Accession Number : ADA457293


Title :   Complexity, Networking, & Effects-Based Approaches to Operations


Descriptive Note : Monograph


Corporate Author : OFFICE OF THE ASSISTANT SECRETARY OF DEFENSE WASHINGTON DC COMMAND AND CONTROL RESEARCH PROGRAM (CCRP)


Personal Author(s) : Smith, Edward A


Full Text : https://apps.dtic.mil/dtic/tr/fulltext/u2/a457293.pdf


Report Date : Jun 2006


Pagination or Media Count : 377


Abstract : Our world is a myriad of ever-changing, interdependent variables whose courses we can never entirely predict. The strength of an effects-based approach to operations is that it squarely addresses these complexities by concentrating on their most nonlinear aspects: humans, their institutions, and their actions. Indeed, the entire effects-based approach can be characterized by four things: a focus on the human dimension of competition and conflict; the consideration of a full spectrum of actions whether in peace, crisis, or hostilities; a multifaceted, whole-of-nation concept of power; and the recognition of the complex interconnected nature of the actors and challenges involved. The human dimension arises because all effects-based approaches are ultimately about shaping human perceptions and behavior, and because they depend heavily on human beings to make the complex estimates and decisions involved. The focus on an entire spectrum of actions means thinking holistically across a peace-crisis-hostilities spectrum. Finally, any effects-based approach must proceed from the recognition that all actions and the reactions they provoke are inextricably linked in a system of ever-changing and adapting human systems whose complexity shapes both the nature of the problem and the task of assessing, planning, and executing any operation. The central tenet of an effects-based approach to operations is that we can somehow purposefully shape the interactions of the actors in this complex security environment. Living systems theory offers a way of approaching this complexity. It sees the world in biological and sociological terms as an interlocking multilevel system of complex adaptive systems from which no individual system can be extracted without changing both its character and that of the system as a whole. In the model, interactions occur simultaneously on many different levels with each interaction tending to proceed at a pace dictated by local circumstances.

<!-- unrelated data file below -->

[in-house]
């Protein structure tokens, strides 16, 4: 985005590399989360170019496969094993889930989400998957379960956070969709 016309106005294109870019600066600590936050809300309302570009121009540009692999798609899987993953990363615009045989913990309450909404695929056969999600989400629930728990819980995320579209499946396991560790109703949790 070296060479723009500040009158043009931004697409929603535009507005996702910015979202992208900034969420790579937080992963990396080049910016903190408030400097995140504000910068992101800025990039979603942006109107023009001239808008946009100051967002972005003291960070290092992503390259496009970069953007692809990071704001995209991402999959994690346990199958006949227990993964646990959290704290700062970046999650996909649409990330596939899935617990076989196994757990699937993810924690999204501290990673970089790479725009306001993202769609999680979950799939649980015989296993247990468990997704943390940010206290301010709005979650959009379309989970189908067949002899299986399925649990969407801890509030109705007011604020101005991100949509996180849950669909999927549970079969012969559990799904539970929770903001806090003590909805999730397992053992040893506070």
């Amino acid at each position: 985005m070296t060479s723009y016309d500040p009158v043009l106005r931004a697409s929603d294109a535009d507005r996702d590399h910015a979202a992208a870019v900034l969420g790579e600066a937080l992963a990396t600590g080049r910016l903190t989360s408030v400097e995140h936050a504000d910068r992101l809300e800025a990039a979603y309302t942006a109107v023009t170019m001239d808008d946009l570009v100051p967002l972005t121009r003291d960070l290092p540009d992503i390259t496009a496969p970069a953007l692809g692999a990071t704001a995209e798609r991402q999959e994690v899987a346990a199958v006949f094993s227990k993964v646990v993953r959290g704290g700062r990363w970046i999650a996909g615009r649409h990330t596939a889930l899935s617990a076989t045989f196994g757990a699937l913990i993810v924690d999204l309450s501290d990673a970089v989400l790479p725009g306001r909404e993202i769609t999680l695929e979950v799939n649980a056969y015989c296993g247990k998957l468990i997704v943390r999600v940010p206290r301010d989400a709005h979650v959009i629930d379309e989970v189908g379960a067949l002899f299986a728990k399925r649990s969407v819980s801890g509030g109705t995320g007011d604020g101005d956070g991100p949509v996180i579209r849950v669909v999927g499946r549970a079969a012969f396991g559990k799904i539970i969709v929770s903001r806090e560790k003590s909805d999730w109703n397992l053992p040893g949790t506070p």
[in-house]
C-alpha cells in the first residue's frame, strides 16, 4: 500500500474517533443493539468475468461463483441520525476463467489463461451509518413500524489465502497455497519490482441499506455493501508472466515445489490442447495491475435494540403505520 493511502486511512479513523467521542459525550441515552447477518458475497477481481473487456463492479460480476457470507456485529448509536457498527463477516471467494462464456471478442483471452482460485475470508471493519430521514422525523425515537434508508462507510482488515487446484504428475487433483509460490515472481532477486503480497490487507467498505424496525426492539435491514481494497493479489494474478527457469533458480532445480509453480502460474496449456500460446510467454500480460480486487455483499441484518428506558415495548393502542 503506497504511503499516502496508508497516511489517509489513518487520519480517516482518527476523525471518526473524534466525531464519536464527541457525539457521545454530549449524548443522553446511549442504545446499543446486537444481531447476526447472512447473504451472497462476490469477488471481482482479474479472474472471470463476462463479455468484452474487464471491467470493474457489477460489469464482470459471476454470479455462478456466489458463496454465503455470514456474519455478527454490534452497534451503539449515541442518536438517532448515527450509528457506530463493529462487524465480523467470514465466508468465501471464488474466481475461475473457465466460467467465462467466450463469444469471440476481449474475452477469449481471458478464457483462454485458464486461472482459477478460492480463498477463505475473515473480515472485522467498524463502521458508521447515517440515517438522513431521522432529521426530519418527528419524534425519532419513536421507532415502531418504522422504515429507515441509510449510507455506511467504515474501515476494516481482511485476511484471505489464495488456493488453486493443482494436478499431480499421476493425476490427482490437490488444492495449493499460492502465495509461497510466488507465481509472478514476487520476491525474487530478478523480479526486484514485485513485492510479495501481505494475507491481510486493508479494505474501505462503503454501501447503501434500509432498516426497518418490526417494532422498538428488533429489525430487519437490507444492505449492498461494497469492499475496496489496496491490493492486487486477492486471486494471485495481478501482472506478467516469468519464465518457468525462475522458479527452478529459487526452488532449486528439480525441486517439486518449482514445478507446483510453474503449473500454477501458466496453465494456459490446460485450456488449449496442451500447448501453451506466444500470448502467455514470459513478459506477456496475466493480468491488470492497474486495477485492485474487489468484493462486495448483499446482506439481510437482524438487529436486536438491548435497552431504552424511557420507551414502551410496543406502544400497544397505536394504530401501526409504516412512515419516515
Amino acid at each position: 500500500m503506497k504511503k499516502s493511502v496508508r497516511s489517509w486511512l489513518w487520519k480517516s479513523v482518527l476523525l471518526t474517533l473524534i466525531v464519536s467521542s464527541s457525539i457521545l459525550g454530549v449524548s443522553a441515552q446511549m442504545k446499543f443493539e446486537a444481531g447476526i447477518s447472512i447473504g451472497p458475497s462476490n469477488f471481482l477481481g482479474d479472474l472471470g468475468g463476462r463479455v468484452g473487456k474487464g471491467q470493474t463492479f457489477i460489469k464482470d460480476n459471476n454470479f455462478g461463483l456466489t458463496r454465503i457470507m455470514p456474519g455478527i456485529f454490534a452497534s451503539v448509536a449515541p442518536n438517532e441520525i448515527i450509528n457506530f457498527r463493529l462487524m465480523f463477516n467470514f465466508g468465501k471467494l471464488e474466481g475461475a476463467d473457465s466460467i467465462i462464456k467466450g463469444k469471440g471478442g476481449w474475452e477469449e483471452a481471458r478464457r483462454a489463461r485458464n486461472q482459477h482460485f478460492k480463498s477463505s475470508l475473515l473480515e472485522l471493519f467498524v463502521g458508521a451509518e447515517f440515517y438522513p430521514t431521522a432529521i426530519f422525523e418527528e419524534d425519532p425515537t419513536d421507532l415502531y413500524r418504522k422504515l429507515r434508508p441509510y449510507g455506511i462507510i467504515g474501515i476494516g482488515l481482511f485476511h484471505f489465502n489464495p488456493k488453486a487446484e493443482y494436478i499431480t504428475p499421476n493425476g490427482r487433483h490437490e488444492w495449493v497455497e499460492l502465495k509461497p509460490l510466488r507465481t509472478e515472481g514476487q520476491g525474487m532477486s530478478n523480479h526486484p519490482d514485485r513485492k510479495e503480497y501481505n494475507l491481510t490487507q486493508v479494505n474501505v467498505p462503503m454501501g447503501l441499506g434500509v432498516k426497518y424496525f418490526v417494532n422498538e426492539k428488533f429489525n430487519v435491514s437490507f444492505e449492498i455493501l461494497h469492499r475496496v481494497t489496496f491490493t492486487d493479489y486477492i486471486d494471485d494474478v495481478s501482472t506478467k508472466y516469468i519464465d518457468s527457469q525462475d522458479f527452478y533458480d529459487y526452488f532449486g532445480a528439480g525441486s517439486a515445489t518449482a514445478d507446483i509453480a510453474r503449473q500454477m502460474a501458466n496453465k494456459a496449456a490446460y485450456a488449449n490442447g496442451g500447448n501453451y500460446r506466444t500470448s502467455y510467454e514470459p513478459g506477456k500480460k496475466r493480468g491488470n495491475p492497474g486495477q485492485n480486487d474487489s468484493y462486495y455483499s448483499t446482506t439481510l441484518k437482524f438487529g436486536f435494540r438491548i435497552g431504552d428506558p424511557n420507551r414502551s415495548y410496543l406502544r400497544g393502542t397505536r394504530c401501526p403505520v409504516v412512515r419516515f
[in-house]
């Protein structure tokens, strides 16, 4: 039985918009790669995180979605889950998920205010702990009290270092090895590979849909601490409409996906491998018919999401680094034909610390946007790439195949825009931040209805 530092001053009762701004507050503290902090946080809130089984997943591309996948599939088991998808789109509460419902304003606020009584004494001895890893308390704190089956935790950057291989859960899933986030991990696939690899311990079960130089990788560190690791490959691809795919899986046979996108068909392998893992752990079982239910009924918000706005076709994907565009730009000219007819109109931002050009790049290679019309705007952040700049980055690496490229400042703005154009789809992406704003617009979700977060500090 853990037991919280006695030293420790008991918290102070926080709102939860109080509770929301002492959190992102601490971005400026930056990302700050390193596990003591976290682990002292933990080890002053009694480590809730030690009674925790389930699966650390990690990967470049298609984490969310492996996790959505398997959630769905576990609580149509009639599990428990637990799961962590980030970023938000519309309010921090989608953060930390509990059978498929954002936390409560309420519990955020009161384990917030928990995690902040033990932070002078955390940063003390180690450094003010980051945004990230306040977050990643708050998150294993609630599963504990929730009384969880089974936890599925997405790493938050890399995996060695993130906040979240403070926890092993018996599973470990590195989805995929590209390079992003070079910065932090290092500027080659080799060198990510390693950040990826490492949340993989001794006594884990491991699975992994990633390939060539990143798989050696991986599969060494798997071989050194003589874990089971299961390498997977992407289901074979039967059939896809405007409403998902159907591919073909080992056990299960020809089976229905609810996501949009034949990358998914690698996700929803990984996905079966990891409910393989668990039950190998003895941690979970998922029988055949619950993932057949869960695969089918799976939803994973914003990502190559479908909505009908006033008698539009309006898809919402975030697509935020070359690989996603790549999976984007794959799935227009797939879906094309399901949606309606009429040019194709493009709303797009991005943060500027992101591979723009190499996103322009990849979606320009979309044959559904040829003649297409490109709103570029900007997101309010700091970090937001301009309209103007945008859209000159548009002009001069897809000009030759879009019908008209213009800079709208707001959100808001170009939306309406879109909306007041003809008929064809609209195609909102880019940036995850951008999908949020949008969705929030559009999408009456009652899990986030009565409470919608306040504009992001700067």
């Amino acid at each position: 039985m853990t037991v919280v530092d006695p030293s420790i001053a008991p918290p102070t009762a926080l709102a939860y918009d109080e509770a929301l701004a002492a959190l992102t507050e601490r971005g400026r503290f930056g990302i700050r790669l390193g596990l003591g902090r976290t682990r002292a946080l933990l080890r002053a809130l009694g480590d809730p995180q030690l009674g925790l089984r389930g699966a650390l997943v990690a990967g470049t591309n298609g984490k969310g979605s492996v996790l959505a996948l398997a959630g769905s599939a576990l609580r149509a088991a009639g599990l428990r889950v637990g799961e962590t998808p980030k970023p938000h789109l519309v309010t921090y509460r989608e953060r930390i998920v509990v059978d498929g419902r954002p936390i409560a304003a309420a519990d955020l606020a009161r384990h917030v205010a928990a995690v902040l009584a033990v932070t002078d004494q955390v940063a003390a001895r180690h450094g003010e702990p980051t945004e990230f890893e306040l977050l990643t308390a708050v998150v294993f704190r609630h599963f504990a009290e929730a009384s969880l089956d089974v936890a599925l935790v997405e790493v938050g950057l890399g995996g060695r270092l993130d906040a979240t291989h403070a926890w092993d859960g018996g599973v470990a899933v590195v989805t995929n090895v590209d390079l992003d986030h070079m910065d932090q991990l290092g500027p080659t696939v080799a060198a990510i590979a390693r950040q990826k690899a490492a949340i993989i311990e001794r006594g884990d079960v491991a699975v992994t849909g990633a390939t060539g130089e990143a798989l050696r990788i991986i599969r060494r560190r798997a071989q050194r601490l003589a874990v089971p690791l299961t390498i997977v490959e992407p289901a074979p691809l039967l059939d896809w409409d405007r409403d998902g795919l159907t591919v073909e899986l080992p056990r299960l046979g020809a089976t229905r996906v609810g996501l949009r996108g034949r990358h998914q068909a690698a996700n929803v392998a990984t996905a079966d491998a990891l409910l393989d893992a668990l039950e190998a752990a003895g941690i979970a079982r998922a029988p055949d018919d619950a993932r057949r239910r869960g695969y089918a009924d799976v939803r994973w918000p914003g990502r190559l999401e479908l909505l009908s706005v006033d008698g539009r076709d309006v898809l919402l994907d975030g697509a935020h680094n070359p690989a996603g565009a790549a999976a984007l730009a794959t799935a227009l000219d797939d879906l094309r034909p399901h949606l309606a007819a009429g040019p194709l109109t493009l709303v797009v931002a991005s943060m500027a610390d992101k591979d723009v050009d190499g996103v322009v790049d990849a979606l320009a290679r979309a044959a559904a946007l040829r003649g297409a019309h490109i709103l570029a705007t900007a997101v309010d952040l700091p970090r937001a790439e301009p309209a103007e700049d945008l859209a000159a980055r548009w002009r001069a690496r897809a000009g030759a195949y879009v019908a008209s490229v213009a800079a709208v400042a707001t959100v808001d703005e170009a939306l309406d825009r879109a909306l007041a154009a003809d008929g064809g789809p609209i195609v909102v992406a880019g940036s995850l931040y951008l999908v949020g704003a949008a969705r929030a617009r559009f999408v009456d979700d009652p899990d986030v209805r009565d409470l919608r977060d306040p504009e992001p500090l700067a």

Descriptors :   *WARFARE , MILITARY OPERATIONS , NETWORKS , SYSTEMS APPROACH , INTERNATIONAL RELATIONS


Subject Categories : Military Operations, Strategy and Tactics
      Government and Political Science
      Sociology and Law


Distribution Statement : APPROVED FOR PUBLIC RELEASE